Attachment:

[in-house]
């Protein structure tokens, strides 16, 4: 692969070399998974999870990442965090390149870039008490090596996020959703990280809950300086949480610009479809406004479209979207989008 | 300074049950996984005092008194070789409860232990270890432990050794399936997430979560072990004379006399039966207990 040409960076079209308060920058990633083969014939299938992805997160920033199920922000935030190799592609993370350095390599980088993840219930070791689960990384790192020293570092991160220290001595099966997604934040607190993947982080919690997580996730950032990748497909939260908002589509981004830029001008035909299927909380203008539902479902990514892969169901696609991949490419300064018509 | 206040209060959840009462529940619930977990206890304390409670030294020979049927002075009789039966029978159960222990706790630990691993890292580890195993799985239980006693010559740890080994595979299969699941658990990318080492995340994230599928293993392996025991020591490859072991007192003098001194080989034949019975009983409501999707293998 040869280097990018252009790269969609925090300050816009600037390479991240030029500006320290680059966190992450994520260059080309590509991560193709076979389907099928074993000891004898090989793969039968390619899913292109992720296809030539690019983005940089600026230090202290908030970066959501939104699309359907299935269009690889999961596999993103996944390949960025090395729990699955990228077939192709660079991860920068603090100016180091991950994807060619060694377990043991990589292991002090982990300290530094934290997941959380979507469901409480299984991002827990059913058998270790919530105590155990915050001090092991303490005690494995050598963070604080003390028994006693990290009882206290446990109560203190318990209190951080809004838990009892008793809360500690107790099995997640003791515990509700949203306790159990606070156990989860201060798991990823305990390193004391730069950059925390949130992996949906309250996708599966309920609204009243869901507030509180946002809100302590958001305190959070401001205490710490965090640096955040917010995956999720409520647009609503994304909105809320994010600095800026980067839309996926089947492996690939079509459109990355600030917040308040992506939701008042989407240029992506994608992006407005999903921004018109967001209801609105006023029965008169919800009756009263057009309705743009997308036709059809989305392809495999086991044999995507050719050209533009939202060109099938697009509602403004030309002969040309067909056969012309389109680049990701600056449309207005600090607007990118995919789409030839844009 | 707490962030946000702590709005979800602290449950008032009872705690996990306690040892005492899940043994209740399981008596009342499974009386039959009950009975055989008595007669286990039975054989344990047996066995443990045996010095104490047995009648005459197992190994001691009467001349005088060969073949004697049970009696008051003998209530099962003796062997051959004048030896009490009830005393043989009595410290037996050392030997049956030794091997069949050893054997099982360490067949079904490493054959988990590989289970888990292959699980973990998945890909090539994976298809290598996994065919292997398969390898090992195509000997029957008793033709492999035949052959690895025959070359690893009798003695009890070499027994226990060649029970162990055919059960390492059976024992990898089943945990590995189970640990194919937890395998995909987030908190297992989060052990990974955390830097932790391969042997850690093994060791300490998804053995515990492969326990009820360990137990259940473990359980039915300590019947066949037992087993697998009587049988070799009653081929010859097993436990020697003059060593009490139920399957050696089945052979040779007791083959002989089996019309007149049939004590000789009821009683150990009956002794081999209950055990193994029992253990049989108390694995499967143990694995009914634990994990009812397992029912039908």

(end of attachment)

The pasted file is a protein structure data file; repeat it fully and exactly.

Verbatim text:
[in-house]
């Protein structure tokens, strides 16, 4: 692969070399998974999870990442965090390149870039008490090596996020959703990280809950300086949480610009479809406004479209979207989008 | 300074049950996984005092008194070789409860232990270890432990050794399936997430979560072990004379006399039966207990 040409960076079209308060920058990633083969014939299938992805997160920033199920922000935030190799592609993370350095390599980088993840219930070791689960990384790192020293570092991160220290001595099966997604934040607190993947982080919690997580996730950032990748497909939260908002589509981004830029001008035909299927909380203008539902479902990514892969169901696609991949490419300064018509 | 206040209060959840009462529940619930977990206890304390409670030294020979049927002075009789039966029978159960222990706790630990691993890292580890195993799985239980006693010559740890080994595979299969699941658990990318080492995340994230599928293993392996025991020591490859072991007192003098001194080989034949019975009983409501999707293998 040869280097990018252009790269969609925090300050816009600037390479991240030029500006320290680059966190992450994520260059080309590509991560193709076979389907099928074993000891004898090989793969039968390619899913292109992720296809030539690019983005940089600026230090202290908030970066959501939104699309359907299935269009690889999961596999993103996944390949960025090395729990699955990228077939192709660079991860920068603090100016180091991950994807060619060694377990043991990589292991002090982990300290530094934290997941959380979507469901409480299984991002827990059913058998270790919530105590155990915050001090092991303490005690494995050598963070604080003390028994006693990290009882206290446990109560203190318990209190951080809004838990009892008793809360500690107790099995997640003791515990509700949203306790159990606070156990989860201060798991990823305990390193004391730069950059925390949130992996949906309250996708599966309920609204009243869901507030509180946002809100302590958001305190959070401001205490710490965090640096955040917010995956999720409520647009609503994304909105809320994010600095800026980067839309996926089947492996690939079509459109990355600030917040308040992506939701008042989407240029992506994608992006407005999903921004018109967001209801609105006023029965008169919800009756009263057009309705743009997308036709059809989305392809495999086991044999995507050719050209533009939202060109099938697009509602403004030309002969040309067909056969012309389109680049990701600056449309207005600090607007990118995919789409030839844009 | 707490962030946000702590709005979800602290449950008032009872705690996990306690040892005492899940043994209740399981008596009342499974009386039959009950009975055989008595007669286990039975054989344990047996066995443990045996010095104490047995009648005459197992190994001691009467001349005088060969073949004697049970009696008051003998209530099962003796062997051959004048030896009490009830005393043989009595410290037996050392030997049956030794091997069949050893054997099982360490067949079904490493054959988990590989289970888990292959699980973990998945890909090539994976298809290598996994065919292997398969390898090992195509000997029957008793033709492999035949052959690895025959070359690893009798003695009890070499027994226990060649029970162990055919059960390492059976024992990898089943945990590995189970640990194919937890395998995909987030908190297992989060052990990974955390830097932790391969042997850690093994060791300490998804053995515990492969326990009820360990137990259940473990359980039915300590019947066949037992087993697998009587049988070799009653081929010859097993436990020697003059060593009490139920399957050696089945052979040779007791083959002989089996019309007149049939004590000789009821009683150990009956002794081999209950055990193994029992253990049989108390694995499967143990694995009914634990994990009812397992029912039908």